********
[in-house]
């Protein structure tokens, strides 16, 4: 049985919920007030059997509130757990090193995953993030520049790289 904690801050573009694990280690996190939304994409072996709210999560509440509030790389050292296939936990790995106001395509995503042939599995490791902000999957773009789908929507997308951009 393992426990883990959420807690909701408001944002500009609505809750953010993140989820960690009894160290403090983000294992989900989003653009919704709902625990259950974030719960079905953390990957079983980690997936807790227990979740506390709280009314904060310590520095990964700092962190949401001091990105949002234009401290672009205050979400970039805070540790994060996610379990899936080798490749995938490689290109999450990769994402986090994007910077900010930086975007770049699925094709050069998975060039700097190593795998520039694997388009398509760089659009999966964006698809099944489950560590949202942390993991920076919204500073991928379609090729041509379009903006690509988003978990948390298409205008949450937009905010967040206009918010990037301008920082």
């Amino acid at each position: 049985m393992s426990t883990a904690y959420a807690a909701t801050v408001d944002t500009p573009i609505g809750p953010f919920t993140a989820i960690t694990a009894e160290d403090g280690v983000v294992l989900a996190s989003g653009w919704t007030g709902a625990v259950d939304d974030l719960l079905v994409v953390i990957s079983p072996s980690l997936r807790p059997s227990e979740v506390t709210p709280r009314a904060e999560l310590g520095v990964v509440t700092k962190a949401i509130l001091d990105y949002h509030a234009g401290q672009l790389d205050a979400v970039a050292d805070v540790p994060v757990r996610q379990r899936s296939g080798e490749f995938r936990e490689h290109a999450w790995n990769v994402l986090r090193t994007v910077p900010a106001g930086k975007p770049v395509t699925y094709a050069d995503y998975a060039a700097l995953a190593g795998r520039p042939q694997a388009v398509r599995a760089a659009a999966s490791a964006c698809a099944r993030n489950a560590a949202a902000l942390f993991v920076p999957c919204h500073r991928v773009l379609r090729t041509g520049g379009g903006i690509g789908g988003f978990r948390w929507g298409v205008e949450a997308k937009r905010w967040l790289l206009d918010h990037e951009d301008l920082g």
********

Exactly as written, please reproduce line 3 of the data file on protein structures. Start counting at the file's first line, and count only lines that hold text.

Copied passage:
């Amino acid at each position: 049985m393992s426990t883990a904690y959420a807690a909701t801050v408001d944002t500009p573009i609505g809750p953010f919920t993140a989820i960690t694990a009894e160290d403090g280690v983000v294992l989900a996190s989003g653009w919704t007030g709902a625990v259950d939304d974030l719960l079905v994409v953390i990957s079983p072996s980690l997936r807790p059997s227990e979740v506390t709210p709280r009314a904060e999560l310590g520095v990964v509440t700092k962190a949401i509130l001091d990105y949002h509030a234009g401290q672009l790389d205050a979400v970039a050292d805070v540790p994060v757990r996610q379990r899936s296939g080798e490749f995938r936990e490689h290109a999450w790995n990769v994402l986090r090193t994007v910077p900010a106001g930086k975007p770049v395509t699925y094709a050069d995503y998975a060039a700097l995953a190593g795998r520039p042939q694997a388009v398509r599995a760089a659009a999966s490791a964006c698809a099944r993030n489950a560590a949202a902000l942390f993991v920076p999957c919204h500073r991928v773009l379609r090729t041509g520049g379009g903006i690509g789908g988003f978990r948390w929507g298409v205008e949450a997308k937009r905010w967040l790289l206009d918010h990037e951009d301008l920082g």